So-called "milestone" cars are often noteworthy for being either the first of a type, or the last, marking the dawn of a new era, or perhaps signifying one's end. It's quite unusual to find a car that manages to do both simultaneously, but in the Alfa Romeo 2600 Sprint, we have just such a machine.
Introduced in 1962, the 2600 was Alfa Romeo's flagship, with a lineup that included a staid Berlina version, a decadent Spider with styling by Touring, and most successfully, a handsome "Sprint" coupe from the Bertone design firm, where it was penned by a young designer named Giorgetto Giugiaro. The 2600 Sprint's coachwork was an evolution of his design for the car's predecessor, the 2000 Sprint (itself the first road car Giugiaro designed). Taking the classic Italian long-hood-short-deck silhouette and giving it an angular, modern twist, Giugiaro's design for the 2600 Sprint would come to define the look of the '60s GT car. Its influence can be seen in a wide variety of automobiles that followed, from the BMW 2000CS to the first-generation Nissan Silvia.
Though groundbreaking in design, the Alfa Romeo 2600 Sprint also stands as the last in a proud line of inline six-powered GT cars from the storied Italian firm. Though Alfa's eight-cylinder models are rightly remembered as some of history's greatest automobiles, its straight-sixes were responsible for the company's long-term prosperity (and no small percentage of its motorsport success, too). The 2600 Sprint could trace its lineage back to the 6C sports racers of the 1920s and 30s, but as Alfa's competition future lay with compact four-cylinders and flat-12s, the inline six evolved into the powerplant of choice for its long-legged Autostrada cruisers like the 2600. Its 2.6-liter, twin-cam, all-alloy straight six was good for 145 horsepower...more than enough to make it one of the fastest grand tourers of the early '60s.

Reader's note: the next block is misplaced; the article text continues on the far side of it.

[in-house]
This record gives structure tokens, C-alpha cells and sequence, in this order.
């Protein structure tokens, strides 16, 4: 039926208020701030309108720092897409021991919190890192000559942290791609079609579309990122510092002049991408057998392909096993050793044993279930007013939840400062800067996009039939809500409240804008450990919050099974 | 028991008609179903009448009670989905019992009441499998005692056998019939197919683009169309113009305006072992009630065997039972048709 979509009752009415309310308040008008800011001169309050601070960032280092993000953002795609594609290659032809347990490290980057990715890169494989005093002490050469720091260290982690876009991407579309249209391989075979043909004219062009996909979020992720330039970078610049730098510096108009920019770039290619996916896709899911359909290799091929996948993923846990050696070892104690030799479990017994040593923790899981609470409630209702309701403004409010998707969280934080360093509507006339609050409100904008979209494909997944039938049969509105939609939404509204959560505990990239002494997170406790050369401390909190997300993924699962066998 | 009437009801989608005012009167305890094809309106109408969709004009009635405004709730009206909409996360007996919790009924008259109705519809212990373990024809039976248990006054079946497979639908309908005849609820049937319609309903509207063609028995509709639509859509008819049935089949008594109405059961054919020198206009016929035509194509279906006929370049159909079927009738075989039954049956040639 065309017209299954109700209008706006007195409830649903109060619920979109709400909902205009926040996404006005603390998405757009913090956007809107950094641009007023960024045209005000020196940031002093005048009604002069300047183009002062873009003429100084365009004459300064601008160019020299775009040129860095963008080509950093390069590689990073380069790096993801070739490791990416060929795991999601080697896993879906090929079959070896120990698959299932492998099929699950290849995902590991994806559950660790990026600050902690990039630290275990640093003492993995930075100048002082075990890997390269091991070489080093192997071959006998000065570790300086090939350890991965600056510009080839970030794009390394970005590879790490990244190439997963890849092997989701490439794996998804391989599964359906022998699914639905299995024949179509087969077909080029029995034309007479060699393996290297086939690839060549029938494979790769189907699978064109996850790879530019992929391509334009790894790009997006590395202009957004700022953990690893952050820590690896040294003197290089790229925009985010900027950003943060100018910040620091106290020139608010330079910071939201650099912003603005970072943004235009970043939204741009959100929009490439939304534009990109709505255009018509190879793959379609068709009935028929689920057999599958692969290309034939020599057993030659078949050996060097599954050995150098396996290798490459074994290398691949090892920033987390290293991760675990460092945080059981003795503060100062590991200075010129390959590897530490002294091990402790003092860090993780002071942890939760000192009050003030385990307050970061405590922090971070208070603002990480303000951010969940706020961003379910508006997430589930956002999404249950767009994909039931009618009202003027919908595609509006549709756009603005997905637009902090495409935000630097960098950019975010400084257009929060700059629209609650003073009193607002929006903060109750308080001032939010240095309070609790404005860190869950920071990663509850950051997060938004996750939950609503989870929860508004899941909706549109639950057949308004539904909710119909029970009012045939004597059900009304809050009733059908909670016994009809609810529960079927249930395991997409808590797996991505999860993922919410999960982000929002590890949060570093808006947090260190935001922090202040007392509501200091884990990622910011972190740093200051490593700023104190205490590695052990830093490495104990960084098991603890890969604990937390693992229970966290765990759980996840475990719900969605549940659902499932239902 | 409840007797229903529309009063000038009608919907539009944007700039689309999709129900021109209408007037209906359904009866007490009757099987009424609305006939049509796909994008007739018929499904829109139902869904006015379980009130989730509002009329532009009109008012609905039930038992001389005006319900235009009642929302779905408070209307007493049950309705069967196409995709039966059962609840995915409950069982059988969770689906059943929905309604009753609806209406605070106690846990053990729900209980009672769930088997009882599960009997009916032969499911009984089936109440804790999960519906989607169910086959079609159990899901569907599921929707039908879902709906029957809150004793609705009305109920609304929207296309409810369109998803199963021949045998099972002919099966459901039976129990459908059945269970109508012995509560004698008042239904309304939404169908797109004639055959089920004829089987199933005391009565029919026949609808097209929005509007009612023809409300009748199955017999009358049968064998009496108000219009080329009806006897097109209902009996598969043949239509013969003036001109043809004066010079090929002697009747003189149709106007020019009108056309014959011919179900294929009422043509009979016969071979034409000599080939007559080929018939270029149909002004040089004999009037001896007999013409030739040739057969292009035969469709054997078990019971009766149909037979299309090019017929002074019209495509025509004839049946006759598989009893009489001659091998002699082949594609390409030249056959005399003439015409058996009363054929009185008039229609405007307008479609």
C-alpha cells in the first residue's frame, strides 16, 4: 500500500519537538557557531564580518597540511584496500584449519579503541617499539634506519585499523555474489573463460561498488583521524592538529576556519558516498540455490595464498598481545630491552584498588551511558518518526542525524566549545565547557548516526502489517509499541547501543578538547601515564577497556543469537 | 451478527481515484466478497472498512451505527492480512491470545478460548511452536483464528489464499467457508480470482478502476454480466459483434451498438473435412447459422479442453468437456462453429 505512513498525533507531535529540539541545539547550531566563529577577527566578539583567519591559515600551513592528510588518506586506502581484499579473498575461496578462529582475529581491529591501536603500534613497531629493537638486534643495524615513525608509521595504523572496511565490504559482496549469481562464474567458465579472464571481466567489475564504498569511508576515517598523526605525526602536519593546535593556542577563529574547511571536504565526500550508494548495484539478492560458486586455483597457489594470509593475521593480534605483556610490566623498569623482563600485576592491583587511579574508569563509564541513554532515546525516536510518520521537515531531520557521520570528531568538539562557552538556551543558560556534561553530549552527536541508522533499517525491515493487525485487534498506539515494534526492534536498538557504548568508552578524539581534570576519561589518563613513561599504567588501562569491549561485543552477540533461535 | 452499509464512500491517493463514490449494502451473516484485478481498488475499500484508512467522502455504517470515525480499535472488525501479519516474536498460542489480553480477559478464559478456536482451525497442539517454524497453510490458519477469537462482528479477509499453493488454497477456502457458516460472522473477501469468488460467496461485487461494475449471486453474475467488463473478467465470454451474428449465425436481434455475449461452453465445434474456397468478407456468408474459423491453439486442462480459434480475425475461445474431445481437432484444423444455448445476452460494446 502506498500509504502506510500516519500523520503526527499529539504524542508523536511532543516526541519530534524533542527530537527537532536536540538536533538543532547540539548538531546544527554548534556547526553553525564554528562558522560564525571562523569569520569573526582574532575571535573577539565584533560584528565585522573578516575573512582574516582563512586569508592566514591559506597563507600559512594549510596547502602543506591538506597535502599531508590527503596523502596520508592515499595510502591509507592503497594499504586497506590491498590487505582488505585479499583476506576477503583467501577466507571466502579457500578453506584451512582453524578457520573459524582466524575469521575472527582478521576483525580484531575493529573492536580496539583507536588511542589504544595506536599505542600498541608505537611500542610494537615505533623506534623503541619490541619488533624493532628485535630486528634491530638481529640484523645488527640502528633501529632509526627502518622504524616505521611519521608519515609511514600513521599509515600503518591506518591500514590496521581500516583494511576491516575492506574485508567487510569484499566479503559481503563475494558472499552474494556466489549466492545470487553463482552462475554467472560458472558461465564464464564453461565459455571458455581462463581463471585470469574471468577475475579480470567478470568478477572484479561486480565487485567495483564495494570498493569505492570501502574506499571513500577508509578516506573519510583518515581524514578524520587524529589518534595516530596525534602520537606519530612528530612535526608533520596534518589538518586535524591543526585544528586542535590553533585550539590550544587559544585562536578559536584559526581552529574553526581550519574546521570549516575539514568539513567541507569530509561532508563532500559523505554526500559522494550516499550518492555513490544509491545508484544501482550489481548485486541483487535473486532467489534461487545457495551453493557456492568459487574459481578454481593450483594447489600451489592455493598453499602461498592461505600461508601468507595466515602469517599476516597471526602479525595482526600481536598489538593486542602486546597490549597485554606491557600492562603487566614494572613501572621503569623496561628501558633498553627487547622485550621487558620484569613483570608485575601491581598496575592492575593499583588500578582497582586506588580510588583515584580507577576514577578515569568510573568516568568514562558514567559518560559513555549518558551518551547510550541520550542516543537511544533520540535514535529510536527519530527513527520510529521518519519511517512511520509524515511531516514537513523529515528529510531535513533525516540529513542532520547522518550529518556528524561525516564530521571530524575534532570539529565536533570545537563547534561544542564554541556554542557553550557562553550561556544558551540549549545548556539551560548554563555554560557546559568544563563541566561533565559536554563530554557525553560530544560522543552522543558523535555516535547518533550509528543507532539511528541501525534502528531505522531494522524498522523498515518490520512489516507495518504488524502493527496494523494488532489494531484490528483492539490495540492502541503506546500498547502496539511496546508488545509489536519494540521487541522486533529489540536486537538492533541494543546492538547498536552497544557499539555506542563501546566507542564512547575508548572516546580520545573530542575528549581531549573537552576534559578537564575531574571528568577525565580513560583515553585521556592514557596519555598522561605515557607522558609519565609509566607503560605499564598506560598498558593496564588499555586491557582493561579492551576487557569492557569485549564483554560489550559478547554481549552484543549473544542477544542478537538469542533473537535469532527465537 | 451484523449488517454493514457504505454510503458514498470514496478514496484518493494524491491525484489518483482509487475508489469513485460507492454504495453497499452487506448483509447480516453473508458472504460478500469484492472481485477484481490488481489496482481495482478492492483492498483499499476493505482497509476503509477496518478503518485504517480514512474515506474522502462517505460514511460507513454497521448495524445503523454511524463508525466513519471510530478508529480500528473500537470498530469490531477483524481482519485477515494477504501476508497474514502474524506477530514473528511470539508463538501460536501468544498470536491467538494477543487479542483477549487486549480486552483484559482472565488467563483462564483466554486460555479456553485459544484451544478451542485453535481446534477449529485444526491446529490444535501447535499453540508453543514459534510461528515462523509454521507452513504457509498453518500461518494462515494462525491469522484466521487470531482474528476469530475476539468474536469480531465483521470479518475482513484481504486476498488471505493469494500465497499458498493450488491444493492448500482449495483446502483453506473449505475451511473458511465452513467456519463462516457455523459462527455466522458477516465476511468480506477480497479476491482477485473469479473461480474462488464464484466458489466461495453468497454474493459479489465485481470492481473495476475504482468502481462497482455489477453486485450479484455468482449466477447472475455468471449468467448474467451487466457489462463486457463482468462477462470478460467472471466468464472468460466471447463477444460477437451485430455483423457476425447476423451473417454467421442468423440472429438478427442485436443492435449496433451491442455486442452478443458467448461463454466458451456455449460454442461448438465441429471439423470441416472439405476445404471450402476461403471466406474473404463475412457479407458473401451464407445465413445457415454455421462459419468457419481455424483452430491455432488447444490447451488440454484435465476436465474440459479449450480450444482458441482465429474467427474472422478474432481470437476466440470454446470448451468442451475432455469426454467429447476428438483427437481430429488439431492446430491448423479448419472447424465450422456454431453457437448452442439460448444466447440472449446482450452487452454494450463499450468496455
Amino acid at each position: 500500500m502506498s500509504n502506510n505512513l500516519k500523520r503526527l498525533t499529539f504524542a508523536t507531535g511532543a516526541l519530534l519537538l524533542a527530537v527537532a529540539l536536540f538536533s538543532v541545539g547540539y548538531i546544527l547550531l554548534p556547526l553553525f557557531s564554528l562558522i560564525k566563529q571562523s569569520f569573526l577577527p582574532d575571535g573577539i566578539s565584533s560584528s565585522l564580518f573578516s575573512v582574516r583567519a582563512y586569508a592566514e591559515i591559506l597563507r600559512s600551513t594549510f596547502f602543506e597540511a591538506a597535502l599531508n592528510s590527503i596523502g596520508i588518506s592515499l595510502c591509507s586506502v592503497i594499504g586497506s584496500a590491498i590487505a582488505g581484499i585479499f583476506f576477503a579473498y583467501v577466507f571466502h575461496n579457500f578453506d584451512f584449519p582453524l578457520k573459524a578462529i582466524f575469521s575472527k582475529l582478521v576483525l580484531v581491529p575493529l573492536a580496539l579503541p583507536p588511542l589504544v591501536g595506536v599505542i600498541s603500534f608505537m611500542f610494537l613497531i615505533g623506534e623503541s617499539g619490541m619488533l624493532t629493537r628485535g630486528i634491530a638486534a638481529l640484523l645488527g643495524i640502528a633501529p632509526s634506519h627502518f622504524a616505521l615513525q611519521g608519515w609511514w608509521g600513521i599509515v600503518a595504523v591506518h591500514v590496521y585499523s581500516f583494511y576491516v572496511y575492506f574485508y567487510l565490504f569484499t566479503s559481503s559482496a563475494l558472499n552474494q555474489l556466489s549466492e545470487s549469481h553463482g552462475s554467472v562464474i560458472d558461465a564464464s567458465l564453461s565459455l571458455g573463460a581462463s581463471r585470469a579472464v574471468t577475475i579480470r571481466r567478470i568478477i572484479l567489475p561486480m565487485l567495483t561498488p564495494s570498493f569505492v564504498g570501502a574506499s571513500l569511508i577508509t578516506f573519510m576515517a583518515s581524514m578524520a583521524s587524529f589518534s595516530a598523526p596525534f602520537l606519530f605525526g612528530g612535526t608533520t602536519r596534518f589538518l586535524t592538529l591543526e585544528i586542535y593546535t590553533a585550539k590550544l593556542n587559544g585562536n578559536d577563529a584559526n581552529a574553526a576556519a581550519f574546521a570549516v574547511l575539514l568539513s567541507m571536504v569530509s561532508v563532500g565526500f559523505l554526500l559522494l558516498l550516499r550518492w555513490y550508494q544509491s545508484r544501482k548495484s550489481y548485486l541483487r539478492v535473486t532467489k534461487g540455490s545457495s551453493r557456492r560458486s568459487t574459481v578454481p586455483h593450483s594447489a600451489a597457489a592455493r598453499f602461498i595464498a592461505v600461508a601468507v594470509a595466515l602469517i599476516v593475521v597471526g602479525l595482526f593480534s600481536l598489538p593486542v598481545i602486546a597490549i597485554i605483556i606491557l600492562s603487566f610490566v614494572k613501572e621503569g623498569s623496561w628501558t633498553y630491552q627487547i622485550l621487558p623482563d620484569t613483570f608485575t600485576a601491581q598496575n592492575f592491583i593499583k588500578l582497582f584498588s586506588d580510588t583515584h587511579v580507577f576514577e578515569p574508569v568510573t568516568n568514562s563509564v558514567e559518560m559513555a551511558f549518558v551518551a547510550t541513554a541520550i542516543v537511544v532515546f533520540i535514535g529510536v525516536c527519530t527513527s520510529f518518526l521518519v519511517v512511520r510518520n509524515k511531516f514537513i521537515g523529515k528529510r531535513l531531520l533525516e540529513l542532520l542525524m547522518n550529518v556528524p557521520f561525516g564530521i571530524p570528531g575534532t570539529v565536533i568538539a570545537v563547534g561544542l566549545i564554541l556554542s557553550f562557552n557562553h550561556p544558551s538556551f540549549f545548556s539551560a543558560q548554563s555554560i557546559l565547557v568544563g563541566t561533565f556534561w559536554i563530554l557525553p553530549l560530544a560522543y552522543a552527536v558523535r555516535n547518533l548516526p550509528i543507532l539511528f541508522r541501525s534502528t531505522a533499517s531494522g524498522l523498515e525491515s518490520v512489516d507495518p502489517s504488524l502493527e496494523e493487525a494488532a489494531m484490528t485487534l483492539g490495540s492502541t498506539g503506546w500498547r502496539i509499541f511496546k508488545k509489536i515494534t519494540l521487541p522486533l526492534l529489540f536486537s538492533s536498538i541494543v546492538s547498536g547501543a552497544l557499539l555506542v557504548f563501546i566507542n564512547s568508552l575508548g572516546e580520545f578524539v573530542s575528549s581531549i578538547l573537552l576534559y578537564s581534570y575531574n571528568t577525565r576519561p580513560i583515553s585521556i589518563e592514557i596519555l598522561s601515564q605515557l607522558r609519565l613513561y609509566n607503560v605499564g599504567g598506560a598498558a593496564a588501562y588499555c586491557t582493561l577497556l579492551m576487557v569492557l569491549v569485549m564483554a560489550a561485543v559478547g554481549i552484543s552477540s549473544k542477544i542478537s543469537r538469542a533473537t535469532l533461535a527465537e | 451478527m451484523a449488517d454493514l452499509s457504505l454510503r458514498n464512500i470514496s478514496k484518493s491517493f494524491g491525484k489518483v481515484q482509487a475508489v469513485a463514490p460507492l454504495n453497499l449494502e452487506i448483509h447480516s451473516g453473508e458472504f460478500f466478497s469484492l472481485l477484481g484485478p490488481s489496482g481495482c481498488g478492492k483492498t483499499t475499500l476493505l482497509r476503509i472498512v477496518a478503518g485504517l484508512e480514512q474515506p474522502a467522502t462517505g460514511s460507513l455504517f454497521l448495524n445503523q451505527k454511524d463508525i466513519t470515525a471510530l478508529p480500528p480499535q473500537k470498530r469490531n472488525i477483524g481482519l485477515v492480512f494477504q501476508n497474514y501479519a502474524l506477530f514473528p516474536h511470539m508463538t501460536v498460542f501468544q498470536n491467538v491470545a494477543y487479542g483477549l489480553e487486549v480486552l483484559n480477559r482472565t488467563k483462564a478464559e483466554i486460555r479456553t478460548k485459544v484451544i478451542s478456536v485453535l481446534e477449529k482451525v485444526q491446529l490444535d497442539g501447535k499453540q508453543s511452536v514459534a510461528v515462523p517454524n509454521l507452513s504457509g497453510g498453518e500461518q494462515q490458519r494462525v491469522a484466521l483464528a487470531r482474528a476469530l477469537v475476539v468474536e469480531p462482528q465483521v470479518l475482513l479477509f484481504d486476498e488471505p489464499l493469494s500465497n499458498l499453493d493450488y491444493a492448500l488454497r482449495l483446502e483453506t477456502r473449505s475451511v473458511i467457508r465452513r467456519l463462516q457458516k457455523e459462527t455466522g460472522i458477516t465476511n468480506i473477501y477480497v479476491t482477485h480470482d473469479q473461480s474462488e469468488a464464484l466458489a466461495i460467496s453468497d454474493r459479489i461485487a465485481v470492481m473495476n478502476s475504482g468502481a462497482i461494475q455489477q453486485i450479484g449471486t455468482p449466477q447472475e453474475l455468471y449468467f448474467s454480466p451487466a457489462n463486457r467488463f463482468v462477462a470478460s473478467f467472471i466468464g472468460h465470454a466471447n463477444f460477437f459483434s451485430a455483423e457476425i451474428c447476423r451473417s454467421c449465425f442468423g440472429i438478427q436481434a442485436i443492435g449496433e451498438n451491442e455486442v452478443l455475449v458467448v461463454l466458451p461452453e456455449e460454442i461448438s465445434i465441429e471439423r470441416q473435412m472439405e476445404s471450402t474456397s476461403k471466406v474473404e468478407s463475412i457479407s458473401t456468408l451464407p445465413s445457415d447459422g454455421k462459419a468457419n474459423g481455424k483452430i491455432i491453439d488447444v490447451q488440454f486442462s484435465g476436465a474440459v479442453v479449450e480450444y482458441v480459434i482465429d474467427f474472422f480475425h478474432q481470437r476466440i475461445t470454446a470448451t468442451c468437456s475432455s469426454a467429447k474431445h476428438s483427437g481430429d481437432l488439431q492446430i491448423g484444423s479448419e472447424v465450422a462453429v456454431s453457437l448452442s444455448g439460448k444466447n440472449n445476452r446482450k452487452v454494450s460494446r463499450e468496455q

Beautiful, fast, revolutionary and conclusive, the 2600 Sprint stands as one of Alfa Romeo's crowning achievements, one that has been somewhat forgotten in the wake of the commercial and competitive success of the Giulia line that followed. Fifty years after the final 2600 rolled off the assembly line in Milan, it's time for a new generation of fans to discover the importance of this true milestone in Alfa history.
Pictured is TSM's 1:43-scale resin model of the 1962 Alfa Romeo 2600 Sprint. To order this model, click here.